Posted by: Dean Strang | Sep 16, 2009 1:12:35 PM

Dean, then the condemned should file their appeals earlier. Then the problem could be avoided. Moreover, why should a murderer get the benefit of all sorts of state employees jumping through hoops to help the murderers' "kitchen sink" last-minute litigation strategy. I'd make the murder turn square corners. And that means that I don't make it easy for some court to call off an execution by making a phone call.

Posted by: federalist | Sep 16, 2009 1:41:28 PM

I understand your argument, Federalist. It certainly is not inappropriate to set procedural rules and hold everyone to them. But again, if the murderer sets the accepted general standard for the sovereign, collectively we are destined to degenerate pretty quickly to the murderer's level.

Posted by: Dean Strang | Sep 16, 2009 2:19:10 PM

Well, Dean, if we held everyone to those rules, then we wouldn't have these problems. But I see no reason why Deputy AGs should be kept up way into the night because some murderer files his claim very late. It's ridiculous. And I don't think the state has to participate in making those tactics easier.

Posted by: federalist | Sep 16, 2009 3:16:45 PM

Federalist, we ought not go back and forth indefinitely. If you happen to imagine, though, that someone on death row -- or, more accurately, his counsel -- complacently plots not to seek relief until the 11th hour as a strategic matter or because she is laconic about rules, you probably don't understand how the process actually works on the ground. The practical obstacles are too many to catalog, and I suspect you wouldn't accept a stranger's word any way. So, a suggestion: take a death penalty post-conviction challenge, at the state post-appeal collateral attack stage, and learn for yourself. Tell me later, after you have confronted the reality that your client will die if you prove to be the second best lawyer in the case, whether it all still looks the same to you after two, three, five or eight years. Tell me whether you or your client were the actual cause of any unwarranted delay in that process. And tell me then also whether you still view government actors with the same deference and broad confidence.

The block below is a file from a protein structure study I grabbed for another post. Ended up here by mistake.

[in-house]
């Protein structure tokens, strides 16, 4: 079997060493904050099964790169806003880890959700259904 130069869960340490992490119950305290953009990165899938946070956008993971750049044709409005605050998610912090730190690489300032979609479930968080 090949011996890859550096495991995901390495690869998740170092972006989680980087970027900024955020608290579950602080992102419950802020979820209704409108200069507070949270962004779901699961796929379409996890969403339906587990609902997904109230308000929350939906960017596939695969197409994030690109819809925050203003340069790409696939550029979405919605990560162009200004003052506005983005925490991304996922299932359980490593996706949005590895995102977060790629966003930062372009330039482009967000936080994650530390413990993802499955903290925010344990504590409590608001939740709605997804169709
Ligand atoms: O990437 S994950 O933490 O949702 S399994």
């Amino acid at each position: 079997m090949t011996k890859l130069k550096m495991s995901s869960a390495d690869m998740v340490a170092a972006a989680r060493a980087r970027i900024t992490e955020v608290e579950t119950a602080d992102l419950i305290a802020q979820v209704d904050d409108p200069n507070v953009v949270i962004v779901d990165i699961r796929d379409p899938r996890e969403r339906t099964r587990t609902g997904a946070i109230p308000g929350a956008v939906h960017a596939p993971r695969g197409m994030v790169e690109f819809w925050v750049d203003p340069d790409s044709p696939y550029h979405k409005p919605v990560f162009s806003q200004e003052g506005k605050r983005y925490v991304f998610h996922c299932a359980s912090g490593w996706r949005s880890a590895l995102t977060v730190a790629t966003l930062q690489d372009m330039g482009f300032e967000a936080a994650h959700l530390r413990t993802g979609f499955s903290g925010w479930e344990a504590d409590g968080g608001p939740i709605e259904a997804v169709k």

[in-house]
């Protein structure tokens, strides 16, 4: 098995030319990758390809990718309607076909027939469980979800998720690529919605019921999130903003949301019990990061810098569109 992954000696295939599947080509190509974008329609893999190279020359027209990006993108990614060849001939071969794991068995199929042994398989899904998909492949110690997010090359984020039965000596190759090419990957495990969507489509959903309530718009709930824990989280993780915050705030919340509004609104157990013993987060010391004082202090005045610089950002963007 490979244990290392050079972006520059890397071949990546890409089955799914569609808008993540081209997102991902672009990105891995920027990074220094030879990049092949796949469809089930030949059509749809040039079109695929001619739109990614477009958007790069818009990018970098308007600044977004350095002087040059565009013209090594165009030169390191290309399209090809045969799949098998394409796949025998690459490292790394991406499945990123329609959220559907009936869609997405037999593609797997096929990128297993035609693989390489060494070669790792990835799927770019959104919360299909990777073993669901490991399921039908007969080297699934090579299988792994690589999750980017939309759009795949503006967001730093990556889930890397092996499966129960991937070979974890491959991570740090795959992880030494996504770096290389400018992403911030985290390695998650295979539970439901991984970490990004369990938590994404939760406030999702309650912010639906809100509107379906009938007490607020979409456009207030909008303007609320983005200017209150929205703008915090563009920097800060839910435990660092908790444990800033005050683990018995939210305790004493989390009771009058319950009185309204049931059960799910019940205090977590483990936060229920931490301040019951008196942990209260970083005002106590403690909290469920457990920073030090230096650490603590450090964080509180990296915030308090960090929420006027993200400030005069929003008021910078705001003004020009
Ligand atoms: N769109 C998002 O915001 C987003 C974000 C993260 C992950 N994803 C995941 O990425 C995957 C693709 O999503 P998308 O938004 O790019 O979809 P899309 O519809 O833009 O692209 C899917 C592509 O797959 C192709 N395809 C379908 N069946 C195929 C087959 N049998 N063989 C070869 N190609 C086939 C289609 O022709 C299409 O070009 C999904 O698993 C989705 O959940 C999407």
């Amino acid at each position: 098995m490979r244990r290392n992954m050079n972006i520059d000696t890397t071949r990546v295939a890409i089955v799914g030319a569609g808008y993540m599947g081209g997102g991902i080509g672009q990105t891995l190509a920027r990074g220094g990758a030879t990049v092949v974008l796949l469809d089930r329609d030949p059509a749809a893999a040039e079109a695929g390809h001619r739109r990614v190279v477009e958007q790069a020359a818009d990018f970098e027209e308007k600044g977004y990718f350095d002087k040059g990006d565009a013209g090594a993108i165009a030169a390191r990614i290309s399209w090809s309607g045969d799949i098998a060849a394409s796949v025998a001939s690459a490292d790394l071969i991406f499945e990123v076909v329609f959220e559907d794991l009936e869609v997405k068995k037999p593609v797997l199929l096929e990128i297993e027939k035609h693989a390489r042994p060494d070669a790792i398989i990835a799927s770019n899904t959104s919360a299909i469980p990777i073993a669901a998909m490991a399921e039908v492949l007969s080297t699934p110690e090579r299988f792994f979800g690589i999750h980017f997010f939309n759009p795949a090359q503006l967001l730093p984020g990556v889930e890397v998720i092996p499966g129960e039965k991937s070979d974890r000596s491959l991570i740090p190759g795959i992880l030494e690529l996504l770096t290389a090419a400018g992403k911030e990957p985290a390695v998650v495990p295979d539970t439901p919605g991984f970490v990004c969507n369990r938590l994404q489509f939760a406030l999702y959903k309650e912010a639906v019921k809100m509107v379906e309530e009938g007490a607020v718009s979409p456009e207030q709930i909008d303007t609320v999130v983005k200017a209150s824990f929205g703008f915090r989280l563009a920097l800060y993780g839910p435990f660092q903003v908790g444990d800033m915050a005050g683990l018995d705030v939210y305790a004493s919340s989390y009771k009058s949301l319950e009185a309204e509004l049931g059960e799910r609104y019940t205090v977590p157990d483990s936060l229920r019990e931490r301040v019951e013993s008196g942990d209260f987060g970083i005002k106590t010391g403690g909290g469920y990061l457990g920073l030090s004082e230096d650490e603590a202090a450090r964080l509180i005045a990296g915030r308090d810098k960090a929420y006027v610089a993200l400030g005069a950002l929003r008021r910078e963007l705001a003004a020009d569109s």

Posted by: Dean Strang | Sep 16, 2009 4:28:29 PM

Hey (anti-)federalist:

This Constitution, and the Laws of the United States which shall be made in Pursuance thereof; and all Treaties made, or which shall be made, under the Authority of the United States, shall be the supreme Law of the Land; and the Judges in every State shall be bound thereby, any Thing in the Constitution or Laws of any State to the contrary notwithstanding.

Posted by: true federalist | Sep 27, 2009 6:18:07 PM